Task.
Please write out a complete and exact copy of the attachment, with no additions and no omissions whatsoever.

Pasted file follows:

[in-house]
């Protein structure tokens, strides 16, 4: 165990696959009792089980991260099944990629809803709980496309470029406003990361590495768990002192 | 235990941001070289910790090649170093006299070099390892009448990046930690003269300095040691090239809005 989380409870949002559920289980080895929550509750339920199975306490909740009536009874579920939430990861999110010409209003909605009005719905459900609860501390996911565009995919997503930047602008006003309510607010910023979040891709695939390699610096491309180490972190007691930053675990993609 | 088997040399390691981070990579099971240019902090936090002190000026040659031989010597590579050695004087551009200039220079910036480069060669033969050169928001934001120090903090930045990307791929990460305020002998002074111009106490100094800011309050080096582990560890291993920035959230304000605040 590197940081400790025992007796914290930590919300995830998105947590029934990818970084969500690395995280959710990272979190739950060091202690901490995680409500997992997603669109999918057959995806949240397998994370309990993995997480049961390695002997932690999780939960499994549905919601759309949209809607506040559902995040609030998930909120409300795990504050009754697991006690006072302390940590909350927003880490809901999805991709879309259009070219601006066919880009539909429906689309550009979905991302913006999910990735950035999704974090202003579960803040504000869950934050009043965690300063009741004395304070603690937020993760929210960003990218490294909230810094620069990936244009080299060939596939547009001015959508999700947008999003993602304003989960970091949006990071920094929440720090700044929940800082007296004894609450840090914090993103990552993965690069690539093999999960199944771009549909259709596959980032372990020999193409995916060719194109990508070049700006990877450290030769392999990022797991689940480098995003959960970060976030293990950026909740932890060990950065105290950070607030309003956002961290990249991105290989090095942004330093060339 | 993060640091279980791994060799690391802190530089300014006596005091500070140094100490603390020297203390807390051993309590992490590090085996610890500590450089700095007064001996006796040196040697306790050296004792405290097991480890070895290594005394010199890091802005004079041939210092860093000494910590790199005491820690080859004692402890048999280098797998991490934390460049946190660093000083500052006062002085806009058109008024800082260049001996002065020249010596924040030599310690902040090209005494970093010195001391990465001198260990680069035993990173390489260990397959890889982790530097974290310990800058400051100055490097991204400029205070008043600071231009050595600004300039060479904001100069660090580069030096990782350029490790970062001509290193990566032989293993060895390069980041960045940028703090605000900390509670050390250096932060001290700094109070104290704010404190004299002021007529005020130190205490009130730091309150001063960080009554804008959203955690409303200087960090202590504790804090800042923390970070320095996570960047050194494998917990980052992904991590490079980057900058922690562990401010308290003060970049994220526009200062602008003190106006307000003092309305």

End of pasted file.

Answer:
[in-house]
């Protein structure tokens, strides 16, 4: 165990696959009792089980991260099944990629809803709980496309470029406003990361590495768990002192 | 235990941001070289910790090649170093006299070099390892009448990046930690003269300095040691090239809005 989380409870949002559920289980080895929550509750339920199975306490909740009536009874579920939430990861999110010409209003909605009005719905459900609860501390996911565009995919997503930047602008006003309510607010910023979040891709695939390699610096491309180490972190007691930053675990993609 | 088997040399390691981070990579099971240019902090936090002190000026040659031989010597590579050695004087551009200039220079910036480069060669033969050169928001934001120090903090930045990307791929990460305020002998002074111009106490100094800011309050080096582990560890291993920035959230304000605040 590197940081400790025992007796914290930590919300995830998105947590029934990818970084969500690395995280959710990272979190739950060091202690901490995680409500997992997603669109999918057959995806949240397998994370309990993995997480049961390695002997932690999780939960499994549905919601759309949209809607506040559902995040609030998930909120409300795990504050009754697991006690006072302390940590909350927003880490809901999805991709879309259009070219601006066919880009539909429906689309550009979905991302913006999910990735950035999704974090202003579960803040504000869950934050009043965690300063009741004395304070603690937020993760929210960003990218490294909230810094620069990936244009080299060939596939547009001015959508999700947008999003993602304003989960970091949006990071920094929440720090700044929940800082007296004894609450840090914090993103990552993965690069690539093999999960199944771009549909259709596959980032372990020999193409995916060719194109990508070049700006990877450290030769392999990022797991689940480098995003959960970060976030293990950026909740932890060990950065105290950070607030309003956002961290990249991105290989090095942004330093060339 | 993060640091279980791994060799690391802190530089300014006596005091500070140094100490603390020297203390807390051993309590992490590090085996610890500590450089700095007064001996006796040196040697306790050296004792405290097991480890070895290594005394010199890091802005004079041939210092860093000494910590790199005491820690080859004692402890048999280098797998991490934390460049946190660093000083500052006062002085806009058109008024800082260049001996002065020249010596924040030599310690902040090209005494970093010195001391990465001198260990680069035993990173390489260990397959890889982790530097974290310990800058400051100055490097991204400029205070008043600071231009050595600004300039060479904001100069660090580069030096990782350029490790970062001509290193990566032989293993060895390069980041960045940028703090605000900390509670050390250096932060001290700094109070104290704010404190004299002021007529005020130190205490009130730091309150001063960080009554804008959203955690409303200087960090202590504790804090800042923390970070320095996570960047050194494998917990980052992904991590490079980057900058922690562990401010308290003060970049994220526009200062602008003190106006307000003092309305």